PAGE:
New renderings and details of 250 Water Street were revealed yesterday, depicting a mixed-use development significantly smaller in size and scope than the supertall previously speculated. Developed by the Howard Hughes Corporation and designed by Skidmore Owings & Merrill, the two-tower high rise is a bit underwhelming in contrast to the 1,000-foot-tall design that would have become the tallest structure in Lower Manhattan outside of the World Trade Center complex.
At its highest point, 250 Water Street is expected to reach 470 feet. It appears the five-story podium will still rise approximately 78 feet high, fitting in contextually with with the heights and materials of adjacent buildings. Setbacks along the base further allow sunlight to make its way to the street level.
“As New York City works to recover from the devastating impacts of the pandemic, we are redoubling our commitment to the city and the Seaport,” said Saul Scherl, president of the New York Tri-State Region, The Howard Hughes Corporation. “We aim to be part of the solution by investing in this unique, historic neighborhood and its economy, providing a crucial lifeline to the Seaport Museum, and building affordable housing in an area where housing prices are out of reach for most New Yorkers. Over the last five years, we’ve received input from a wide range of neighbors about the Seaport’s future that has helped shape our proposal, which honors the area’s history and culture. We’re eager to continue the constructive dialogue with the community and our local elected officials as we move toward public review.”
The full-block site on the boundary of the South Street Seaport Historic District in the Financial District will bring new affordable housing units to the area. 250 Water Street will be the first affordable housing built in Manhattan Community Board 1 through the City’s Mandatory Inclusionary Housing program, adding at minimum 100 permanently affordable apartments for residents earning 40 percent of Area Median Income. Of the project’s roughly 360 overall units, approximately 25 percent will be affordable, along with approximately 260 condominium units. Plans for 250 Water Street also include renovations or additions to the Peck Slip Play Street, a stretch of Peck Slip used by the neighboring school and the community as public space.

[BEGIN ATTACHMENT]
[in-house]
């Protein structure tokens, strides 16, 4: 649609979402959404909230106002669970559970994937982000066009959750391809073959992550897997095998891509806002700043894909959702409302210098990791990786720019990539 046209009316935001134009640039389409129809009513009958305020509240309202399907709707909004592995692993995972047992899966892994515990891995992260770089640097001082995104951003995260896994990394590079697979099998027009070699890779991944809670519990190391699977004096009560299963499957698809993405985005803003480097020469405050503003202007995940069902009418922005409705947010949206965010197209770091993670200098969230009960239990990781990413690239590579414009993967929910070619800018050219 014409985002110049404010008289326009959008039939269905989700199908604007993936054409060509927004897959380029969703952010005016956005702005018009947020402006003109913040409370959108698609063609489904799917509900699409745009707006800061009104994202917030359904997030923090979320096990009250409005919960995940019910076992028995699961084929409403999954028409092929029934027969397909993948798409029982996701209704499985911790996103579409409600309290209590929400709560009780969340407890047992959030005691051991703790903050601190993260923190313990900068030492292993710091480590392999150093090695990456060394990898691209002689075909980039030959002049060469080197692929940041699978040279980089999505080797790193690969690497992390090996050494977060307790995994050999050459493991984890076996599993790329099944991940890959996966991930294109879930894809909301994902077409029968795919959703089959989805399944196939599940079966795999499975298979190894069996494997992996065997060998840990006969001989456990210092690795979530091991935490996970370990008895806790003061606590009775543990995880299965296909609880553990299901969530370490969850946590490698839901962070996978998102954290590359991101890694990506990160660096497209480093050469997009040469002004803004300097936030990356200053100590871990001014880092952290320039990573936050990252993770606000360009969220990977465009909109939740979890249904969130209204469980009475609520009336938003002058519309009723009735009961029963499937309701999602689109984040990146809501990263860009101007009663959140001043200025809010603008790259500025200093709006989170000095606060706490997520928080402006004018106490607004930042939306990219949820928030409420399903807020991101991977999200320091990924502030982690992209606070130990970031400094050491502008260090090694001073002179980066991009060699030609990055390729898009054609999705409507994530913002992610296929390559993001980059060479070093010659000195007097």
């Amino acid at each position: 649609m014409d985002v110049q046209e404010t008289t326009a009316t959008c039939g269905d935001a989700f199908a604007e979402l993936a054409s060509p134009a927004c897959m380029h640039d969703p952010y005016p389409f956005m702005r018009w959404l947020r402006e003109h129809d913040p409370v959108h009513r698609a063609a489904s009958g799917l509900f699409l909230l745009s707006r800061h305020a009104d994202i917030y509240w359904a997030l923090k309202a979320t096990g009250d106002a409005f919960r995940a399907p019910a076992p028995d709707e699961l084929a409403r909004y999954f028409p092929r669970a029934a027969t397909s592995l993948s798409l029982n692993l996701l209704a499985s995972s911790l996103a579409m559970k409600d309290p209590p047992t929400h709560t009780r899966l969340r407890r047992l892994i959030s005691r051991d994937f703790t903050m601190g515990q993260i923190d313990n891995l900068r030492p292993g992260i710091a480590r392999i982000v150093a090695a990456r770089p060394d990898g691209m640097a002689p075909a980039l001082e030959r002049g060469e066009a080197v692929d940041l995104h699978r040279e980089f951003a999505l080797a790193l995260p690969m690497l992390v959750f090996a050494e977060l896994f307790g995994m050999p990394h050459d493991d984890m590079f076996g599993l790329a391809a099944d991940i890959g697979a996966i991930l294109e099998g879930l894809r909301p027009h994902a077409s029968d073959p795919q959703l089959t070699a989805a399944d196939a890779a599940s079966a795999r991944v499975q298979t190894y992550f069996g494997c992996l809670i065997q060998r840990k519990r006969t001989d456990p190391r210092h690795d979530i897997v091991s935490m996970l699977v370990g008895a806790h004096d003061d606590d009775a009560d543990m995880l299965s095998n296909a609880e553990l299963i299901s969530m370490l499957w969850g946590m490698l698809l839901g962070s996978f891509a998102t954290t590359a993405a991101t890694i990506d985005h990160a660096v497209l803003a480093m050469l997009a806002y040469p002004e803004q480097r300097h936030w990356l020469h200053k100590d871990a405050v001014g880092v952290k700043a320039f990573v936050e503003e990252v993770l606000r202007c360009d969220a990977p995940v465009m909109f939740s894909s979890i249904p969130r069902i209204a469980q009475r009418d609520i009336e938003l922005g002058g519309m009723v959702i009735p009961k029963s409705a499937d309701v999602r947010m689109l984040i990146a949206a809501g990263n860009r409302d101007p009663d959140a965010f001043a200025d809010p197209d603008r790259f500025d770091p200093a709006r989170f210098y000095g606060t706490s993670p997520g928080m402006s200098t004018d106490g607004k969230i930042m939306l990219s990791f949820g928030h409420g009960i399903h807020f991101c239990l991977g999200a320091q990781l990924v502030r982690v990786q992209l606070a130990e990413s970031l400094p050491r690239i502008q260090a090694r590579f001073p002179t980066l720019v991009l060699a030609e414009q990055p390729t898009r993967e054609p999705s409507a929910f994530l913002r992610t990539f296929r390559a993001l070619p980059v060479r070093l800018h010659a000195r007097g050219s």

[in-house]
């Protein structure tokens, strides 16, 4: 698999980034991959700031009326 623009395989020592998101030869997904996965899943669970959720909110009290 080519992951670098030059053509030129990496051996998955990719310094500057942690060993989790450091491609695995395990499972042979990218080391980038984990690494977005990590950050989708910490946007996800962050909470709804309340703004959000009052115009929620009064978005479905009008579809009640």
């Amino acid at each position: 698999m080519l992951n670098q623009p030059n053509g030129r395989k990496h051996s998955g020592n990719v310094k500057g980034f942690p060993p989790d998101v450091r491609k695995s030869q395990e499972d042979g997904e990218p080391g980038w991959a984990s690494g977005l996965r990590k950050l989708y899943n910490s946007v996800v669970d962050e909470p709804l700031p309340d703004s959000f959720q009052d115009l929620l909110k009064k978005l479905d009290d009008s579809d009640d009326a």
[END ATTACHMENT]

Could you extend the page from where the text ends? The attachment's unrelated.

In order for construction to begin, several approvals are required. The Landmarks Preservation Commission (LPC) must approve the designs for 250 Water Street, as well as the new South Street Museum building and the improvements to the museum’s historic structures. Additionally, development rights from Pier 17 and the Tin Building to 250 Water Street must also be approved. Public review for 250 Water Street as part of the Uniform Land Use Review Procedure (ULURP) is also required. In December, the 250 Water Street proposal will be formally presented to the LPC, and in the spring of 2021 the ULURP process is expected to begin. With all approvals, construction would begin in 2022.